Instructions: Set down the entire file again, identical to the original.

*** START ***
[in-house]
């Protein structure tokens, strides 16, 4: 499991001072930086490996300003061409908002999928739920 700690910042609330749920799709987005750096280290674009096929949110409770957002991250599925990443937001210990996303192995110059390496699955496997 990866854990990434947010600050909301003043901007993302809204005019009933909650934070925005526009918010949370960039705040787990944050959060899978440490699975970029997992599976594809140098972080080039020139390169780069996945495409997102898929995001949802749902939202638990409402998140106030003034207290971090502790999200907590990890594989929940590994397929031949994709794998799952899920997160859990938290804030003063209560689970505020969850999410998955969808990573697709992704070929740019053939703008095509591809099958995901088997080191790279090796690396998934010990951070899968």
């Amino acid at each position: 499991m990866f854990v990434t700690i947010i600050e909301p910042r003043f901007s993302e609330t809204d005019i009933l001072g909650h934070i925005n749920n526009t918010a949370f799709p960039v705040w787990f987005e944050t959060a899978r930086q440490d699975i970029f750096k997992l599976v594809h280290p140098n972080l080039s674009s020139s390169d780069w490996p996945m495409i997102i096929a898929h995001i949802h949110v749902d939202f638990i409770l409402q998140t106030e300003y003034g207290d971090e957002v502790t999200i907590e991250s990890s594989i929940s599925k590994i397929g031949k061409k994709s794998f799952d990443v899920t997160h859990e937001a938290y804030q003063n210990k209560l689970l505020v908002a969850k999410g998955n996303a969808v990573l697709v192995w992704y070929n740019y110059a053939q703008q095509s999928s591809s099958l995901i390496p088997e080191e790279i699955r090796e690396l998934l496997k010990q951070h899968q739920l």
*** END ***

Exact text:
[in-house]
């Protein structure tokens, strides 16, 4: 499991001072930086490996300003061409908002999928739920 700690910042609330749920799709987005750096280290674009096929949110409770957002991250599925990443937001210990996303192995110059390496699955496997 990866854990990434947010600050909301003043901007993302809204005019009933909650934070925005526009918010949370960039705040787990944050959060899978440490699975970029997992599976594809140098972080080039020139390169780069996945495409997102898929995001949802749902939202638990409402998140106030003034207290971090502790999200907590990890594989929940590994397929031949994709794998799952899920997160859990938290804030003063209560689970505020969850999410998955969808990573697709992704070929740019053939703008095509591809099958995901088997080191790279090796690396998934010990951070899968």
């Amino acid at each position: 499991m990866f854990v990434t700690i947010i600050e909301p910042r003043f901007s993302e609330t809204d005019i009933l001072g909650h934070i925005n749920n526009t918010a949370f799709p960039v705040w787990f987005e944050t959060a899978r930086q440490d699975i970029f750096k997992l599976v594809h280290p140098n972080l080039s674009s020139s390169d780069w490996p996945m495409i997102i096929a898929h995001i949802h949110v749902d939202f638990i409770l409402q998140t106030e300003y003034g207290d971090e957002v502790t999200i907590e991250s990890s594989i929940s599925k590994i397929g031949k061409k994709s794998f799952d990443v899920t997160h859990e937001a938290y804030q003063n210990k209560l689970l505020v908002a969850k999410g998955n996303a969808v990573l697709v192995w992704y070929n740019y110059a053939q703008q095509s999928s591809s099958l995901i390496p088997e080191e790279i699955r090796e690396l998934l496997k010990q951070h899968q739920l």